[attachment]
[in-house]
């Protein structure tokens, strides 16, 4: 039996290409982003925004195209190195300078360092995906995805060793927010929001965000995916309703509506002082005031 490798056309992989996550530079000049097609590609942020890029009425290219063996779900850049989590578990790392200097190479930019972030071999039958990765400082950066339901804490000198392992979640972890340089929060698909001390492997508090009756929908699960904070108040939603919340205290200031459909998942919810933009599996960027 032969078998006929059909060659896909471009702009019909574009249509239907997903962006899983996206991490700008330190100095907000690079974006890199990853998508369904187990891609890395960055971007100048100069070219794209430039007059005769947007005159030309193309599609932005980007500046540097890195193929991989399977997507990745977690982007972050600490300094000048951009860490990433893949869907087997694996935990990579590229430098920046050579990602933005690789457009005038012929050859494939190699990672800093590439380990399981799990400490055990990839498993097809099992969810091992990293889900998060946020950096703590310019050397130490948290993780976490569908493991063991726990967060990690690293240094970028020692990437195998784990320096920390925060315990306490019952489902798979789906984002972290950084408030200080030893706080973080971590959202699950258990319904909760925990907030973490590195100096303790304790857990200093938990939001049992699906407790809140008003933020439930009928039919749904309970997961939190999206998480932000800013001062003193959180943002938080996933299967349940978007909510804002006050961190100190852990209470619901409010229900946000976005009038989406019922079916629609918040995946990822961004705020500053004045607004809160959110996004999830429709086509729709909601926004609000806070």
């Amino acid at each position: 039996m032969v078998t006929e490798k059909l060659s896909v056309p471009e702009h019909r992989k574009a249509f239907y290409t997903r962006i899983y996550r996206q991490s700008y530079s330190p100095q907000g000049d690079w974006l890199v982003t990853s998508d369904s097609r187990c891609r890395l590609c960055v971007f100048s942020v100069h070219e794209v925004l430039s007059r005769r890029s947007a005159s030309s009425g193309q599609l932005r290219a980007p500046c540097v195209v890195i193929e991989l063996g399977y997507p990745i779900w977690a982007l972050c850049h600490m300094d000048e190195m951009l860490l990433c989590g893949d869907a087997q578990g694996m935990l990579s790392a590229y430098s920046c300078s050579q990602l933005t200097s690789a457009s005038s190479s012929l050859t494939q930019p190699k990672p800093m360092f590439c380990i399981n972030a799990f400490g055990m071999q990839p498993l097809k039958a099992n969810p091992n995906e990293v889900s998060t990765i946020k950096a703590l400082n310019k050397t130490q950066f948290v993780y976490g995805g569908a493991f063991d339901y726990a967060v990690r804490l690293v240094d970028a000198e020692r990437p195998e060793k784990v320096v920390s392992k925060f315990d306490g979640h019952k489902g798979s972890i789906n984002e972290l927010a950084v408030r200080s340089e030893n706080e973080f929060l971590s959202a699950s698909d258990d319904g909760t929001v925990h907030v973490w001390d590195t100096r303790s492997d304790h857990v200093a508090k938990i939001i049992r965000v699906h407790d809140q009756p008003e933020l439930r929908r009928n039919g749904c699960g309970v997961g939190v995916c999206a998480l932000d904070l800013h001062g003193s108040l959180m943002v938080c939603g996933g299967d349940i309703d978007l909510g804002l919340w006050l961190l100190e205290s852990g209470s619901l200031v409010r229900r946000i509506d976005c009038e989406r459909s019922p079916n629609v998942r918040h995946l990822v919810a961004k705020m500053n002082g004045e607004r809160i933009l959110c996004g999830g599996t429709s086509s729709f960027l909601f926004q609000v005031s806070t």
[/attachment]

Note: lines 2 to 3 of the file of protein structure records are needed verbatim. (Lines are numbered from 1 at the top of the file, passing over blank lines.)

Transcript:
């Protein structure tokens, strides 16, 4: 039996290409982003925004195209190195300078360092995906995805060793927010929001965000995916309703509506002082005031 490798056309992989996550530079000049097609590609942020890029009425290219063996779900850049989590578990790392200097190479930019972030071999039958990765400082950066339901804490000198392992979640972890340089929060698909001390492997508090009756929908699960904070108040939603919340205290200031459909998942919810933009599996960027 032969078998006929059909060659896909471009702009019909574009249509239907997903962006899983996206991490700008330190100095907000690079974006890199990853998508369904187990891609890395960055971007100048100069070219794209430039007059005769947007005159030309193309599609932005980007500046540097890195193929991989399977997507990745977690982007972050600490300094000048951009860490990433893949869907087997694996935990990579590229430098920046050579990602933005690789457009005038012929050859494939190699990672800093590439380990399981799990400490055990990839498993097809099992969810091992990293889900998060946020950096703590310019050397130490948290993780976490569908493991063991726990967060990690690293240094970028020692990437195998784990320096920390925060315990306490019952489902798979789906984002972290950084408030200080030893706080973080971590959202699950258990319904909760925990907030973490590195100096303790304790857990200093938990939001049992699906407790809140008003933020439930009928039919749904309970997961939190999206998480932000800013001062003193959180943002938080996933299967349940978007909510804002006050961190100190852990209470619901409010229900946000976005009038989406019922079916629609918040995946990822961004705020500053004045607004809160959110996004999830429709086509729709909601926004609000806070």
């Amino acid at each position: 039996m032969v078998t006929e490798k059909l060659s896909v056309p471009e702009h019909r992989k574009a249509f239907y290409t997903r962006i899983y996550r996206q991490s700008y530079s330190p100095q907000g000049d690079w974006l890199v982003t990853s998508d369904s097609r187990c891609r890395l590609c960055v971007f100048s942020v100069h070219e794209v925004l430039s007059r005769r890029s947007a005159s030309s009425g193309q599609l932005r290219a980007p500046c540097v195209v890195i193929e991989l063996g399977y997507p990745i779900w977690a982007l972050c850049h600490m300094d000048e190195m951009l860490l990433c989590g893949d869907a087997q578990g694996m935990l990579s790392a590229y430098s920046c300078s050579q990602l933005t200097s690789a457009s005038s190479s012929l050859t494939q930019p190699k990672p800093m360092f590439c380990i399981n972030a799990f400490g055990m071999q990839p498993l097809k039958a099992n969810p091992n995906e990293v889900s998060t990765i946020k950096a703590l400082n310019k050397t130490q950066f948290v993780y976490g995805g569908a493991f063991d339901y726990a967060v990690r804490l690293v240094d970028a000198e020692r990437p195998e060793k784990v320096v920390s392992k925060f315990d306490g979640h019952k489902g798979s972890i789906n984002e972290l927010a950084v408030r200080s340089e030893n706080e973080f929060l971590s959202a699950s698909d258990d319904g909760t929001v925990h907030v973490w001390d590195t100096r303790s492997d304790h857990v200093a508090k938990i939001i049992r965000v699906h407790d809140q009756p008003e933020l439930r929908r009928n039919g749904c699960g309970v997961g939190v995916c999206a998480l932000d904070l800013h001062g003193s108040l959180m943002v938080c939603g996933g299967d349940i309703d978007l909510g804002l919340w006050l961190l100190e205290s852990g209470s619901l200031v409010r229900r946000i509506d976005c009038e989406r459909s019922p079916n629609v998942r918040h995946l990822v919810a961004k705020m500053n002082g004045e607004r809160i933009l959110c996004g999830g599996t429709s086509s729709f960027l909601f926004q609000v005031s806070t």